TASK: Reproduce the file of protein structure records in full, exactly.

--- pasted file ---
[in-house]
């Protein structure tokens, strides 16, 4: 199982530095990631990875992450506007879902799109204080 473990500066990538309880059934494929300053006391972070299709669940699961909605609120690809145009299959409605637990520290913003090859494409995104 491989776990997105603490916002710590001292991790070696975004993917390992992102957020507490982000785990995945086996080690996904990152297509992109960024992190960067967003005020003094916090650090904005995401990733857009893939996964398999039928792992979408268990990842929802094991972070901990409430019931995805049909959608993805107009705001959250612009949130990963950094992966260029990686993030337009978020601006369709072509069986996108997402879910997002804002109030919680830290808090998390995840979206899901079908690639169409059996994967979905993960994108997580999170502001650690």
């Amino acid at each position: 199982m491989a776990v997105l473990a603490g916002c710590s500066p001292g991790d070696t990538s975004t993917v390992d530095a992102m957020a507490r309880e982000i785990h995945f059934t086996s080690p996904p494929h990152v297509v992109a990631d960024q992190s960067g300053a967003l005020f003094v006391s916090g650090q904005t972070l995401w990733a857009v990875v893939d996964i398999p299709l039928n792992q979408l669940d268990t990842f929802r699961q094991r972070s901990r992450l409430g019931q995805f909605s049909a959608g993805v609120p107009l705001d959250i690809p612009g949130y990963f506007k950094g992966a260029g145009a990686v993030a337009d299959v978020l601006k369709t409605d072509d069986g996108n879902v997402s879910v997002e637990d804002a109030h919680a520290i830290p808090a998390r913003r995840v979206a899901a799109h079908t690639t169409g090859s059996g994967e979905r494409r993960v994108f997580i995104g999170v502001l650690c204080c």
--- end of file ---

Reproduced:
[in-house]
């Protein structure tokens, strides 16, 4: 199982530095990631990875992450506007879902799109204080 473990500066990538309880059934494929300053006391972070299709669940699961909605609120690809145009299959409605637990520290913003090859494409995104 491989776990997105603490916002710590001292991790070696975004993917390992992102957020507490982000785990995945086996080690996904990152297509992109960024992190960067967003005020003094916090650090904005995401990733857009893939996964398999039928792992979408268990990842929802094991972070901990409430019931995805049909959608993805107009705001959250612009949130990963950094992966260029990686993030337009978020601006369709072509069986996108997402879910997002804002109030919680830290808090998390995840979206899901079908690639169409059996994967979905993960994108997580999170502001650690």
């Amino acid at each position: 199982m491989a776990v997105l473990a603490g916002c710590s500066p001292g991790d070696t990538s975004t993917v390992d530095a992102m957020a507490r309880e982000i785990h995945f059934t086996s080690p996904p494929h990152v297509v992109a990631d960024q992190s960067g300053a967003l005020f003094v006391s916090g650090q904005t972070l995401w990733a857009v990875v893939d996964i398999p299709l039928n792992q979408l669940d268990t990842f929802r699961q094991r972070s901990r992450l409430g019931q995805f909605s049909a959608g993805v609120p107009l705001d959250i690809p612009g949130y990963f506007k950094g992966a260029g145009a990686v993030a337009d299959v978020l601006k369709t409605d072509d069986g996108n879902v997402s879910v997002e637990d804002a109030h919680a520290i830290p808090a998390r913003r995840v979206a899901a799109h079908t690639t169409g090859s059996g994967e979905r494409r993960v994108f997580i995104g999170v502001l650690c204080c």